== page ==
Marie Majarov - Marie did an amazing job of redesigning the photo contest process by converting it to a digital format. She received much praise for the effort. It will be used for future state contests as well as adopted by many of the chapters. She also ran our chapter photo contest this year.
Melanie Schneider - Melanie played a big role on our social committee especially in making sure the dining hall looked good for our meals. In particular she hand crafted 32 beautiful center pieces for the Saturday evening dinner as well as provided wild flower vases for all other meals.
Karl Dydak - Karl was our “Green Team” meaning he took care of all recycling, composting and hydration stations by designing the layouts and setting them up. This is a new position to the state conference this year. In addition Karl was always there and willing to help with any tasks. He really did a lot for the conference.
Sara Dydak - Sara stepped in to take over the role as the volunteer coordinator when we lost the person that had originally signed up for that role. Sara came on board late in August just when things were really heating up as we prepared for the conference and then over saw the volunteers during the conference itself. Not an easy job.
Laure Wallace, Margie Miller, Karen Fall, Kelly Macoy - The social committee had a great deal of the work required to prepare for and support the conference. This group was originally headed by Laure and Margie. It transitioned to Karen and Kelly during the summer and they headed up a working group we formed to ensure that all of the various tasks would be completed.
Susan Galbraith and Jo Riding - Susan and Jo were responsible for putting together what we called a ‘local interest’ display for the conference. This display was to inform attendees about interesting things to do in our area. The end result was quite spectacular and well put together.
Richard Stromberg - Richard was part of the group that oversaw the activities of our chapter as we prepared for the conference. This was called the Conference Organizing Committee and was made up of 7 of our members and the three individuals from the state office. Richard’s main task was to help to put together the conference program which in the end was very well received. He also led some field trips into Shenandoah National Park.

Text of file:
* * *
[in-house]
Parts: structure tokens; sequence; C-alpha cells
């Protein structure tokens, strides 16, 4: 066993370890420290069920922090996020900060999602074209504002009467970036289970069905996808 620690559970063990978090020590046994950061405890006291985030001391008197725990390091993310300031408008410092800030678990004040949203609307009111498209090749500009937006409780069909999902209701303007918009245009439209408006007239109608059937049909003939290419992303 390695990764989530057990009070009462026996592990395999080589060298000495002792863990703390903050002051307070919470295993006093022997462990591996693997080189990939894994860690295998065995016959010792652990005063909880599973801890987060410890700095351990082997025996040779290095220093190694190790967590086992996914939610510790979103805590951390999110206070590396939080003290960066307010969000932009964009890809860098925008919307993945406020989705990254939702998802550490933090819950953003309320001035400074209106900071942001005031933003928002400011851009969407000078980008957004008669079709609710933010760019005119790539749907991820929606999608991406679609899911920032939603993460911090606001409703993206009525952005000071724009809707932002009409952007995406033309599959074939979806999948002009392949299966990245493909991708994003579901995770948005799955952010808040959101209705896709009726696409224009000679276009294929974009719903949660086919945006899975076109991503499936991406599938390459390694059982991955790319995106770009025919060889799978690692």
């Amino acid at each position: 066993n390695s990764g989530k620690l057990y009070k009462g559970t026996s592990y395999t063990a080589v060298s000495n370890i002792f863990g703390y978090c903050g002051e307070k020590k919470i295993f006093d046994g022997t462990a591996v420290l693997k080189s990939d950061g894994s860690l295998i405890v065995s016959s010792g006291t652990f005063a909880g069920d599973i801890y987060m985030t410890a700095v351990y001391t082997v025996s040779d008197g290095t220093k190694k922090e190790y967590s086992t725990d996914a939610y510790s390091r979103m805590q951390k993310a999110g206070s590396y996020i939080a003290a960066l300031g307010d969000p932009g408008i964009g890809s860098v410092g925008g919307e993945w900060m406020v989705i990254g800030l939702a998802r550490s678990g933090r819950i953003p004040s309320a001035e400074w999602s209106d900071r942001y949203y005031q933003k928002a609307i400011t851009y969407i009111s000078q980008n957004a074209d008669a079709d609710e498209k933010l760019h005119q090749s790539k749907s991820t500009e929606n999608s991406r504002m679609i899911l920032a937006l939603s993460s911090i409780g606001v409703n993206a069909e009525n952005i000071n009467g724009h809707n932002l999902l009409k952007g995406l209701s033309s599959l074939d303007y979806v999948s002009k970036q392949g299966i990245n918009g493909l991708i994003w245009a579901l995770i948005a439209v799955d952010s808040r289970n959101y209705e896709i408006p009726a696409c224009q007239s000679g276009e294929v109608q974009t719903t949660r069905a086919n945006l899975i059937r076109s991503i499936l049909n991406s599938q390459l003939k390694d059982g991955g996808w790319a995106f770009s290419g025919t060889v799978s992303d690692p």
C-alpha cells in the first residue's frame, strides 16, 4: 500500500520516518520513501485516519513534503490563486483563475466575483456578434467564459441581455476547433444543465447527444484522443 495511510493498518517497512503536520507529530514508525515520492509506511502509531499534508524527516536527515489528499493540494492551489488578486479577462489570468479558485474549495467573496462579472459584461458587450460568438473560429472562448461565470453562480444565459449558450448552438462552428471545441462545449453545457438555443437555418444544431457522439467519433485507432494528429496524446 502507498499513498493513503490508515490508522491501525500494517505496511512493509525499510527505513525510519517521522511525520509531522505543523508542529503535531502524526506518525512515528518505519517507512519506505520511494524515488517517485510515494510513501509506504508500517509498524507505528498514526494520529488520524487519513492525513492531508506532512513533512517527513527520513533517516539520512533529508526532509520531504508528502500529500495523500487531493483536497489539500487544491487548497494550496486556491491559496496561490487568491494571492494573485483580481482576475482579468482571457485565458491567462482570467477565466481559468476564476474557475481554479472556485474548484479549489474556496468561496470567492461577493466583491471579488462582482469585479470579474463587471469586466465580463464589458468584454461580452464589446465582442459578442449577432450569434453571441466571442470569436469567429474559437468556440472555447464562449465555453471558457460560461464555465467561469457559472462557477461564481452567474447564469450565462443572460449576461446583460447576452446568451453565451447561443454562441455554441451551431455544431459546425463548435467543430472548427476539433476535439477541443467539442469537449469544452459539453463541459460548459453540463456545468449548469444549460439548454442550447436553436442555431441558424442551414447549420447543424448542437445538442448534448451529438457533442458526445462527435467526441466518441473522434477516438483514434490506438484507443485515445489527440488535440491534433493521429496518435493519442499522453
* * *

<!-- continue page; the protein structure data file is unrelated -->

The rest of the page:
Alex Newhart - Alex Newhart served as the lead organizer for the chapter's contributions to the conference and on our program planning team. He was instrumental in contacting the chapter's partners to get them engaged in the conference, in recruiting volunteers, and in many other aspects!
By Nancy Heltman, Visitor Services Director, Virginia State Parks, Department of Conservation and Recreation
Virginia State Parks strives to keep much of its park land undeveloped, striving for a developed footprint of no more than 25%. Most parks are far less than that. We have always maintained woodlands and fields in their natural habitat. However, we have also historically made most of the developed areas in our parks look manicured; at the very least the areas along park roads and around facilities.
Realistically while many of our visitors enjoy the natural sections of the park, they primarily do that on trails and many more visitors do not venture much farther than those more manicured developed areas. So other than a pollinator or natural plant garden here or there, and a few wildlife viewing areas we created in the past, an average visitor might not get to view natural habitats close at hand.
We decided to make a change this year and a significant number of our parks began piloting “no mow zones.” The result: colorful wildflower fields, reduced soil erosion, habitat diversity to attract wildlife like small game and pollinators, and reduced staff time, equipment wear and tear, and gasoline/pollution involved in mowing operations.
Part of the program is to educate our visitors as to why we are making the change (as opposed to letting them assume the staff have just shirked their grass cutting work). Signs explaining the changes and the reasons behind the program have been posted along with smaller signs that indicate areas that are part of the no mow zones.
The signage also provides some “take home ideas” for our visitors so that they can broaden the habitats and improve environmental stewardship habits at home.
These “no mow areas” now provide increased wildlife viewing opportunities, the sounds of birds, photo ops and research opportunities.
Even our most rural Virginia Master Naturalist chapters have developed areas within their communities, and learning about ecosystem functions in urban and developed areas is as important as learning about ecosystems in more wild places. Here are three (of many) ways that you can learn more about urban forests, specifically. In a future newsletter issue, we will discuss ways that VMN volunteers can put that learning into action through volunteer service relating to urban forestry.
ONE: Attend the upcoming program, “Urban Forests for Your Health: How Trees Can Save Your Life", organized by Trees Virginia, Virginia’s Urban Forest Council. The purpose of this bi-annual conference is to present research relating to urban forests and human health. Speakers from the USDA Forest Service and other organizations will review the research on connections between nature contact and human health, how medical facilities are incorporating nature to improve patient outcomes, how localities are using city parks to address community challenges, and how to communicate the importance of green space to city officials and other people.